which generally hold consistency over the end of the day. In other words, marketing strategies cover big-picture messaging, while marketing plans delineate the logistical details of specific campaigns.
Academics still debate the precise meaning of selling strategy, then multiple definitions exist. the subsequent quotes from industry experts help crystallize the nuances of (modern) marketing strategy:
“The sole purpose of selling is to sell more to more people, more often and at higher prices.” (Sergio Zyman, marketing executive and former Coca-Cola and JC Penney marketer)
“Marketing is not any longer about the things that you simply make, but about the stories, you tell.” (Seth Godin, former corporate executive, and entrepreneur)
“The aim of selling is to understand and understand the customer so well the merchandise or service fits him and sells itself.” (Peter Drucker,
credited because the founding father of modern management)
“Marketing’s job isn’t done.
It’s about motion. We must still innovate a day .” (former vice chair and chief marketing officer, GE)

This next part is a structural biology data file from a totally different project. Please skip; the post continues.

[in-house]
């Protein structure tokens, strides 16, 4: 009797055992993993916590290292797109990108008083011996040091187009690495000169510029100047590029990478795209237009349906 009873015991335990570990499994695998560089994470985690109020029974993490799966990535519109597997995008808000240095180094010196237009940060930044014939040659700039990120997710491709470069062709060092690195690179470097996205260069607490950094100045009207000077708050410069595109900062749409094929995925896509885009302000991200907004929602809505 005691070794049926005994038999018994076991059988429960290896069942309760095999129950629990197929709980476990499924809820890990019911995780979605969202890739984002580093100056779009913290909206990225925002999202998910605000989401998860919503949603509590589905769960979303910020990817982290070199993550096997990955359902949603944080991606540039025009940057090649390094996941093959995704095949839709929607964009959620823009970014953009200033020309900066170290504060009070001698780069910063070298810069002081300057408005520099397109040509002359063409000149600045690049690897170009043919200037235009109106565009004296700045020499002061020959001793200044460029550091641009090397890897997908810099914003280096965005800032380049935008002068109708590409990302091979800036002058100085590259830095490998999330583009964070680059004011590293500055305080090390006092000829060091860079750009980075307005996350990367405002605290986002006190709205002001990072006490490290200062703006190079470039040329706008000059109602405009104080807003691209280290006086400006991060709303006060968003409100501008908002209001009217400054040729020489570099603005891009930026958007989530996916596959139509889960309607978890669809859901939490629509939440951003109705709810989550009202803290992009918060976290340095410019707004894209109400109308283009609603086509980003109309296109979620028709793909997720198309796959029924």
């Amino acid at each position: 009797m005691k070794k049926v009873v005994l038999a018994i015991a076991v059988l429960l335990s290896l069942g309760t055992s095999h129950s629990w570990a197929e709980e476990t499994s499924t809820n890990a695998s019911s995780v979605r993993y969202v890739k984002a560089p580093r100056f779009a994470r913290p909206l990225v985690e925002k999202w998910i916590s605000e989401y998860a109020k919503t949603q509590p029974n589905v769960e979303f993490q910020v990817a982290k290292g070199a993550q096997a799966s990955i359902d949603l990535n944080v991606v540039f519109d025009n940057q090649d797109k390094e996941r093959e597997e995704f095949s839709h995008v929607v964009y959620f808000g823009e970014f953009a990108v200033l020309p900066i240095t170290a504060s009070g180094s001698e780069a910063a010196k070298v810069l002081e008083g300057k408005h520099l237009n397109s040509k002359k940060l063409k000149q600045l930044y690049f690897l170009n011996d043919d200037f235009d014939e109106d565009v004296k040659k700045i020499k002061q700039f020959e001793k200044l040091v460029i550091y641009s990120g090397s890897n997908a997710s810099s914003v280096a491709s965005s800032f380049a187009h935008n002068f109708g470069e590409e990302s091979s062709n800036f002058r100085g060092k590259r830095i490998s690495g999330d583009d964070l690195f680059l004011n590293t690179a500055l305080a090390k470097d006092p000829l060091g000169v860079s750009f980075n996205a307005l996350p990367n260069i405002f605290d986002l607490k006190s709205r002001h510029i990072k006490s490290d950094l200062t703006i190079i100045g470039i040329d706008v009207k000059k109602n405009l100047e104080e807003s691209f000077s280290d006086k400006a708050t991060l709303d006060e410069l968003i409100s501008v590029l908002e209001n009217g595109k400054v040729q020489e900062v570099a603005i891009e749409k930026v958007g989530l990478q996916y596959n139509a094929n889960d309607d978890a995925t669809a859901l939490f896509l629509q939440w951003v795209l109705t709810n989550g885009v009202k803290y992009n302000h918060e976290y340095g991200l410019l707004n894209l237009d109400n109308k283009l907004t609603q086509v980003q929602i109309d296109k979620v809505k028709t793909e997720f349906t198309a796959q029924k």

“Take two ideas and put them together to form one new idea. After all, what’s a Snuggie but the mutation of a blanket and a robe?” (Jim Kukral, speaker and author of Attention!)
The Creation of selling Strategy
The ultimate goal of a marketing strategy is to realize and communicate a sustainable competitive advantage over rival companies by understanding the requirements and needs of its consumers.
Whether it is a print ad design, mass customization, or a social media campaign, a marketing asset is often judged supported by how effectively it communicates a company’s core value proposition.
Market research can help chart the efficacy of a given campaign and may help identify untapped audiences to realize bottom-line goals and increase sales.
Marketing management versus marketing strategy
The distinction between “strategic” and “managerial” marketing is employed to differentiate “two phases having different goals and supported different conceptual tools.
Strategic marketing concerns the selection of policies aiming at improving the competitive position of the firm, taking account of challenges and opportunities proposed by the competitive environment.
On the opposite hand, managerial marketing is concentrated on the implementation of specific targets.”